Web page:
Jim Hawkins/Inside Carolina

UNC Football's Spring of Change

UNC opened its 2017 spring practice at Navy Fields on Tuesday.

CHAPEL HILL, N.C. – What stood out most about North Carolina’s first day of spring practice on Tuesday were the players and coaches that weren’t there.

There was no Gene Chizik or Charlton Warren, no Tray Scott or Larry Porter. Gone were Mitch Trubisky and Elijah Hood, as were the perennial practice antics of Mack Hollins, Ryan Switzer and Bug Howard. Mainstays along the lines, such as Caleb Peterson and Jon Heck on offense and Naz Jones and Mikey Bart on defense, were no longer serving as anchors. Even the special teams units were missing the veteran presence of T.J. Logan and the flowing locks of Nick Weiler.

Players and coaches come, but some are program staples whose voids are felt a bit longer than others. The exodus of experience, as evidenced by the loss of 264 career offensive starts, welcomes a spring of change for Larry Fedora’s program.

“We’ve got some guys that haven’t played much that are going to get an opportunity to show everybody who they are,” Fedora said after Tuesday’s practice. “That’s what happens when you lose seniors.”

The Tar Heels will keep trucking along, maintaining their rapid pace and expecting the new and inexperienced players to match the standard in place. With more than a dozen starting spots open, there’s a sense of opportunity for incoming freshmen and veteran reserves.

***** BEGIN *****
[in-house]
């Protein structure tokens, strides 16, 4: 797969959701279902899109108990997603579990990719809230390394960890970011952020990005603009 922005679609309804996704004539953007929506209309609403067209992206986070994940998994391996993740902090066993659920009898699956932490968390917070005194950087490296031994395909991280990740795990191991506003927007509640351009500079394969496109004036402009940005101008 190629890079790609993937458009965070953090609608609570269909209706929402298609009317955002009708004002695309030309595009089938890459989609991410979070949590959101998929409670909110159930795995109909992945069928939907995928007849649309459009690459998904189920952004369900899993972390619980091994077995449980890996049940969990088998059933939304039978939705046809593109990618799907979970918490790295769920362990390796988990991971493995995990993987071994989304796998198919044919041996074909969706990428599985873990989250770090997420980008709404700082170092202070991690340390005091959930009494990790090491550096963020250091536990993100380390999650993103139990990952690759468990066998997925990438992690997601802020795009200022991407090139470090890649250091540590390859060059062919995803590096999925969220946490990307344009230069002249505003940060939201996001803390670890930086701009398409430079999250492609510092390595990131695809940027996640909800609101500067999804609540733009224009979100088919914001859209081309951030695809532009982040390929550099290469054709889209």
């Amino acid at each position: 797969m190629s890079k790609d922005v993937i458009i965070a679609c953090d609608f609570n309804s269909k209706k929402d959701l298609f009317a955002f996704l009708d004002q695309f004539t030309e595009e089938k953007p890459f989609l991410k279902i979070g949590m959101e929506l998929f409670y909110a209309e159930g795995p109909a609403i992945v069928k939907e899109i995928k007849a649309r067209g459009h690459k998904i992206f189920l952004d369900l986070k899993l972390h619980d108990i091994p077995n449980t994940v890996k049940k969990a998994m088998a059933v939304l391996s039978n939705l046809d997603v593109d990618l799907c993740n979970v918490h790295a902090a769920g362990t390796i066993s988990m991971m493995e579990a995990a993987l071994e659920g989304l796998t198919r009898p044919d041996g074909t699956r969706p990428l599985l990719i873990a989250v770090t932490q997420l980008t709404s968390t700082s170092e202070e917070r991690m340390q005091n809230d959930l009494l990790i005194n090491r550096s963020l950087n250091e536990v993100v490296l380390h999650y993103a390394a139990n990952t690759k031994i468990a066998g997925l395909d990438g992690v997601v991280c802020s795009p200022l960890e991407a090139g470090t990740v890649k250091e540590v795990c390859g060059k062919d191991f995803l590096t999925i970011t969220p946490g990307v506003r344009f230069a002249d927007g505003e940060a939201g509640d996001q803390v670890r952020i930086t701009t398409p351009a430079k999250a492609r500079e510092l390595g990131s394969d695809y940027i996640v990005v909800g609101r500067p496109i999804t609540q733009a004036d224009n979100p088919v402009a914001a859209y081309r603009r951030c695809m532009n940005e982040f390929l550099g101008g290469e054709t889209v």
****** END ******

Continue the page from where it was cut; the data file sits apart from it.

“I know you guys don’t want to believe it, but we go into spring always saying, ‘okay, nobody’s got a starting position,’ and we start from scratch,” Fedora said. “But the problem now is that we have a lot of guys with inexperience and so we’ve got to get them as much experience as we possibly can this spring in these 15 practices. We’ve got to put them into as many uncomfortable situations as we can possibly put them into.”

Highlighting the spring transition is the competition at quarterback, which includes redshirt sophomore Nathan Elliott and redshirt freshmen Chazz Surratt and Logan Byrd. This is the first spring since Fedora arrived in Dec. 2011 that UNC hasn’t entered spring ball with significant experience at quarterback.

Elliott, who is the only one of the three to see live action, opened practice with the ones, but Fedora indicated all three will split reps evenly until separation occurs. Although UNC remains in search of a potential graduate transfer at quarterback, the opportunity exists for someone to grab the job entering training camp in August.

“I’m hoping these guys are expecting to win the job in spring,” Fedora said. “And if it happens, if somebody separates that much in the spring, then we could have a starter. Whether or not that happens, I don’t know. We’ll see.”

As with various other positions, Fedora believes the primary issue is inexperience, not a lack of talent.

“I think we’ve got some really talented players, I really do,” Fedora said. “Now, getting them that experience so they look like they’re talented players is the key.”

With so many moving parts, a primary objective for the Tar Heels this spring is building team chemistry and cohesion. Fedora pointed to Austin Proehl and Bentley Spain on offense and M.J. Stewart and Donnie Miles on defense, among others, as veterans that are stepping up to feel the vast leadership void.


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